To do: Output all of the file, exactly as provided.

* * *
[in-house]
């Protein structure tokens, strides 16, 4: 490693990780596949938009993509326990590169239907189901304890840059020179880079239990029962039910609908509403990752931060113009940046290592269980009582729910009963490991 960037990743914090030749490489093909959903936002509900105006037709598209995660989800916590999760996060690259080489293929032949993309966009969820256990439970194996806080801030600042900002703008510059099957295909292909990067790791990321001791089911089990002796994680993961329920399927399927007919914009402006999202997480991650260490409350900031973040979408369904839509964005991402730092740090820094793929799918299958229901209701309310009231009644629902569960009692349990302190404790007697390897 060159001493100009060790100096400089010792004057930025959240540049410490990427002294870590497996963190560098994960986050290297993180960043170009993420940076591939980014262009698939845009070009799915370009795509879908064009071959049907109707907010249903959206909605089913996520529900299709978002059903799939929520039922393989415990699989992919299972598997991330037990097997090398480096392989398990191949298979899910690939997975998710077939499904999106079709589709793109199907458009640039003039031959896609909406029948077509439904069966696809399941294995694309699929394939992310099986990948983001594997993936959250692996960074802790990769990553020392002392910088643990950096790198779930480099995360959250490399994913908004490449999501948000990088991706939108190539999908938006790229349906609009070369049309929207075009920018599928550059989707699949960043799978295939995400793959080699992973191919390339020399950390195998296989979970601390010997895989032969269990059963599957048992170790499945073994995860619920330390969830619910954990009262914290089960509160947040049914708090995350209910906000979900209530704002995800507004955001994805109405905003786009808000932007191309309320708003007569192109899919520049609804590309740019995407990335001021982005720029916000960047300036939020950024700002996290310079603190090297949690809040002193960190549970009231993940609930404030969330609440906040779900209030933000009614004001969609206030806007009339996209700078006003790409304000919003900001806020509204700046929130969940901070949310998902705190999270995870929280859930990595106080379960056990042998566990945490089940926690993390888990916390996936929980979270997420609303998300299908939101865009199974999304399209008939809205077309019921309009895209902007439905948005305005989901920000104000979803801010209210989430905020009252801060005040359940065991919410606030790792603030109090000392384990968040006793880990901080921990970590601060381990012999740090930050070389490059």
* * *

[in-house]
């Protein structure tokens, strides 16, 4: 490693990780596949938009993509326990590169239907189901304890840059020179880079239990029962039910609908509403990752931060113009940046290592269980009582729910009963490991 960037990743914090030749490489093909959903936002509900105006037709598209995660989800916590999760996060690259080489293929032949993309966009969820256990439970194996806080801030600042900002703008510059099957295909292909990067790791990321001791089911089990002796994680993961329920399927399927007919914009402006999202997480991650260490409350900031973040979408369904839509964005991402730092740090820094793929799918299958229901209701309310009231009644629902569960009692349990302190404790007697390897 060159001493100009060790100096400089010792004057930025959240540049410490990427002294870590497996963190560098994960986050290297993180960043170009993420940076591939980014262009698939845009070009799915370009795509879908064009071959049907109707907010249903959206909605089913996520529900299709978002059903799939929520039922393989415990699989992919299972598997991330037990097997090398480096392989398990191949298979899910690939997975998710077939499904999106079709589709793109199907458009640039003039031959896609909406029948077509439904069966696809399941294995694309699929394939992310099986990948983001594997993936959250692996960074802790990769990553020392002392910088643990950096790198779930480099995360959250490399994913908004490449999501948000990088991706939108190539999908938006790229349906609009070369049309929207075009920018599928550059989707699949960043799978295939995400793959080699992973191919390339020399950390195998296989979970601390010997895989032969269990059963599957048992170790499945073994995860619920330390969830619910954990009262914290089960509160947040049914708090995350209910906000979900209530704002995800507004955001994805109405905003786009808000932007191309309320708003007569192109899919520049609804590309740019995407990335001021982005720029916000960047300036939020950024700002996290310079603190090297949690809040002193960190549970009231993940609930404030969330609440906040779900209030933000009614004001969609206030806007009339996209700078006003790409304000919003900001806020509204700046929130969940901070949310998902705190999270995870929280859930990595106080379960056990042998566990945490089940926690993390888990916390996936929980979270997420609303998300299908939101865009199974999304399209008939809205077309019921309009895209902007439905948005305005989901920000104000979803801010209210989430905020009252801060005040359940065991919410606030790792603030109090000392384990968040006793880990901080921990970590601060381990012999740090930050070389490059």